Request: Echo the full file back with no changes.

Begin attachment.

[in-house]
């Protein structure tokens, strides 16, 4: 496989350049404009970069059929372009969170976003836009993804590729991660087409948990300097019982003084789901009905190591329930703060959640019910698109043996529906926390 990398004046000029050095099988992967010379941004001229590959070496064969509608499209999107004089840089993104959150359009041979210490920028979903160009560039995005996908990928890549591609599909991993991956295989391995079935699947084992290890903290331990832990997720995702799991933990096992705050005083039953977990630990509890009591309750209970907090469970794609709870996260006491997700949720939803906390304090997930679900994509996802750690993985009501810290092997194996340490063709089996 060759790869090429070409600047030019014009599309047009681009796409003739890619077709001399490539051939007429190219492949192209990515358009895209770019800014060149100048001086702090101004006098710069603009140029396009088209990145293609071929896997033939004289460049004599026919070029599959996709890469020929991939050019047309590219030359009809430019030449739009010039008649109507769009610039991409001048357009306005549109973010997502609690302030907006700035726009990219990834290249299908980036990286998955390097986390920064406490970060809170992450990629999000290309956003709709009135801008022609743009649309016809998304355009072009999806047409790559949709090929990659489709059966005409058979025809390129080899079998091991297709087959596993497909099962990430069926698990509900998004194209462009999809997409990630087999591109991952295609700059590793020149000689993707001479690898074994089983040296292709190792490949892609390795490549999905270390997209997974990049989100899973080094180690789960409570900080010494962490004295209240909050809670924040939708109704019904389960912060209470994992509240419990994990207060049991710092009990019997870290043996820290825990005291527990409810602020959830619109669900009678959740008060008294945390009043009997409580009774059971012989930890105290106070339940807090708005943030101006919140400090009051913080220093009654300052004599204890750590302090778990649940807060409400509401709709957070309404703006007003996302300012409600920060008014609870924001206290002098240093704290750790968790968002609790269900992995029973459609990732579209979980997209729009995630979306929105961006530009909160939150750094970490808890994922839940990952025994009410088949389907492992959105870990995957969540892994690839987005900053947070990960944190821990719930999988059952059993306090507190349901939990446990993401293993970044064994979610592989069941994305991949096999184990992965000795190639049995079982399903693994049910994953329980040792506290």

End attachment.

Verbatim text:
[in-house]
């Protein structure tokens, strides 16, 4: 496989350049404009970069059929372009969170976003836009993804590729991660087409948990300097019982003084789901009905190591329930703060959640019910698109043996529906926390 990398004046000029050095099988992967010379941004001229590959070496064969509608499209999107004089840089993104959150359009041979210490920028979903160009560039995005996908990928890549591609599909991993991956295989391995079935699947084992290890903290331990832990997720995702799991933990096992705050005083039953977990630990509890009591309750209970907090469970794609709870996260006491997700949720939803906390304090997930679900994509996802750690993985009501810290092997194996340490063709089996 060759790869090429070409600047030019014009599309047009681009796409003739890619077709001399490539051939007429190219492949192209990515358009895209770019800014060149100048001086702090101004006098710069603009140029396009088209990145293609071929896997033939004289460049004599026919070029599959996709890469020929991939050019047309590219030359009809430019030449739009010039008649109507769009610039991409001048357009306005549109973010997502609690302030907006700035726009990219990834290249299908980036990286998955390097986390920064406490970060809170992450990629999000290309956003709709009135801008022609743009649309016809998304355009072009999806047409790559949709090929990659489709059966005409058979025809390129080899079998091991297709087959596993497909099962990430069926698990509900998004194209462009999809997409990630087999591109991952295609700059590793020149000689993707001479690898074994089983040296292709190792490949892609390795490549999905270390997209997974990049989100899973080094180690789960409570900080010494962490004295209240909050809670924040939708109704019904389960912060209470994992509240419990994990207060049991710092009990019997870290043996820290825990005291527990409810602020959830619109669900009678959740008060008294945390009043009997409580009774059971012989930890105290106070339940807090708005943030101006919140400090009051913080220093009654300052004599204890750590302090778990649940807060409400509401709709957070309404703006007003996302300012409600920060008014609870924001206290002098240093704290750790968790968002609790269900992995029973459609990732579209979980997209729009995630979306929105961006530009909160939150750094970490808890994922839940990952025994009410088949389907492992959105870990995957969540892994690839987005900053947070990960944190821990719930999988059952059993306090507190349901939990446990993401293993970044064994979610592989069941994305991949096999184990992965000795190639049995079982399903693994049910994953329980040792506290």